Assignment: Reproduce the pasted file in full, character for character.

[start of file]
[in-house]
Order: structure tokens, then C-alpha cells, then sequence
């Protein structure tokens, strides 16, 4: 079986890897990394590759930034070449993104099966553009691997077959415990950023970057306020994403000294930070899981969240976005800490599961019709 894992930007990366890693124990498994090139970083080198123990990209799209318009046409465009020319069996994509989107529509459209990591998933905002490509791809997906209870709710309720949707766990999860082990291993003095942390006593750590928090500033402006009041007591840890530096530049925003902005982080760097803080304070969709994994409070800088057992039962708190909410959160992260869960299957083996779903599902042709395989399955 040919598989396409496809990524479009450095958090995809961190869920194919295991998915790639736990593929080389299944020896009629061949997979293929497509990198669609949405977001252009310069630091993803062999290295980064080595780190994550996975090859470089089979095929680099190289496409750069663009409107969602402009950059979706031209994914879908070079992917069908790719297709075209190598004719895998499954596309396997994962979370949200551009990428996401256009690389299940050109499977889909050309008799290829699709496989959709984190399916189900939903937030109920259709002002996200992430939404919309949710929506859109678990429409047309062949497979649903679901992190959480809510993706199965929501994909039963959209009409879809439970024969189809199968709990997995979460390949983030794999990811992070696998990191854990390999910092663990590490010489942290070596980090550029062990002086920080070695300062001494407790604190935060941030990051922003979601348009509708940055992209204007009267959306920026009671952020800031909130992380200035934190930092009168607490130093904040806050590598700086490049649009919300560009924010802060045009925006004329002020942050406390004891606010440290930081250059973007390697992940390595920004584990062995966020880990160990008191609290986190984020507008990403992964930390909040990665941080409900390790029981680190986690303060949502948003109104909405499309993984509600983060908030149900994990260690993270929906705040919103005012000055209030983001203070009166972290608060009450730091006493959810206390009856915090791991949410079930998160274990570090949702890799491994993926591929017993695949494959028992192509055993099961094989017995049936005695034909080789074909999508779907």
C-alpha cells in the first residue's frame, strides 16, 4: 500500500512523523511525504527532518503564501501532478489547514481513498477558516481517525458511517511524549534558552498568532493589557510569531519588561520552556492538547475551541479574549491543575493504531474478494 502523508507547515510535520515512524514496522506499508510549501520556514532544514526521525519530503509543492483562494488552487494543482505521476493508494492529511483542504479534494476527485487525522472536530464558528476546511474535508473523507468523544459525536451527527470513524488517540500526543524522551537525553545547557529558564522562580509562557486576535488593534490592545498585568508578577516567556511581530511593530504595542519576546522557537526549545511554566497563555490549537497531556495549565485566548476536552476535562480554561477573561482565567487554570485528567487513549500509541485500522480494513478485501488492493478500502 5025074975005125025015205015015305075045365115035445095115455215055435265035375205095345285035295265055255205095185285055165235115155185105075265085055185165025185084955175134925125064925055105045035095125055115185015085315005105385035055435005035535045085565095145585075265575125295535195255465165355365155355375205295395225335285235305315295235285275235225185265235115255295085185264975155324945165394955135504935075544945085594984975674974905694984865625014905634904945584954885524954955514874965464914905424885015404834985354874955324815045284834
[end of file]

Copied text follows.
[in-house]
Order: structure tokens, then C-alpha cells, then sequence
């Protein structure tokens, strides 16, 4: 079986890897990394590759930034070449993104099966553009691997077959415990950023970057306020994403000294930070899981969240976005800490599961019709 894992930007990366890693124990498994090139970083080198123990990209799209318009046409465009020319069996994509989107529509459209990591998933905002490509791809997906209870709710309720949707766990999860082990291993003095942390006593750590928090500033402006009041007591840890530096530049925003902005982080760097803080304070969709994994409070800088057992039962708190909410959160992260869960299957083996779903599902042709395989399955 040919598989396409496809990524479009450095958090995809961190869920194919295991998915790639736990593929080389299944020896009629061949997979293929497509990198669609949405977001252009310069630091993803062999290295980064080595780190994550996975090859470089089979095929680099190289496409750069663009409107969602402009950059979706031209994914879908070079992917069908790719297709075209190598004719895998499954596309396997994962979370949200551009990428996401256009690389299940050109499977889909050309008799290829699709496989959709984190399916189900939903937030109920259709002002996200992430939404919309949710929506859109678990429409047309062949497979649903679901992190959480809510993706199965929501994909039963959209009409879809439970024969189809199968709990997995979460390949983030794999990811992070696998990191854990390999910092663990590490010489942290070596980090550029062990002086920080070695300062001494407790604190935060941030990051922003979601348009509708940055992209204007009267959306920026009671952020800031909130992380200035934190930092009168607490130093904040806050590598700086490049649009919300560009924010802060045009925006004329002020942050406390004891606010440290930081250059973007390697992940390595920004584990062995966020880990160990008191609290986190984020507008990403992964930390909040990665941080409900390790029981680190986690303060949502948003109104909405499309993984509600983060908030149900994990260690993270929906705040919103005012000055209030983001203070009166972290608060009450730091006493959810206390009856915090791991949410079930998160274990570090949702890799491994993926591929017993695949494959028992192509055993099961094989017995049936005695034909080789074909999508779907």
C-alpha cells in the first residue's frame, strides 16, 4: 500500500512523523511525504527532518503564501501532478489547514481513498477558516481517525458511517511524549534558552498568532493589557510569531519588561520552556492538547475551541479574549491543575493504531474478494 502523508507547515510535520515512524514496522506499508510549501520556514532544514526521525519530503509543492483562494488552487494543482505521476493508494492529511483542504479534494476527485487525522472536530464558528476546511474535508473523507468523544459525536451527527470513524488517540500526543524522551537525553545547557529558564522562580509562557486576535488593534490592545498585568508578577516567556511581530511593530504595542519576546522557537526549545511554566497563555490549537497531556495549565485566548476536552476535562480554561477573561482565567487554570485528567487513549500509541485500522480494513478485501488492493478500502 5025074975005125025015205015015305075045365115035445095115455215055435265035375205095345285035295265055255205095185285055165235115155185105075265085055185165025185084955175134925125064925055105045035095125055115185015085315005105385035055435005035535045085565095145585075265575125295535195255465165355365155355375205295395225335285235305315295235285275235225185265235115255295085185264975155324945165394955135504935075544945085594984975674974905694984865625014905634904945584954885524954955514874965464914905424885015404834985354874955324815045284834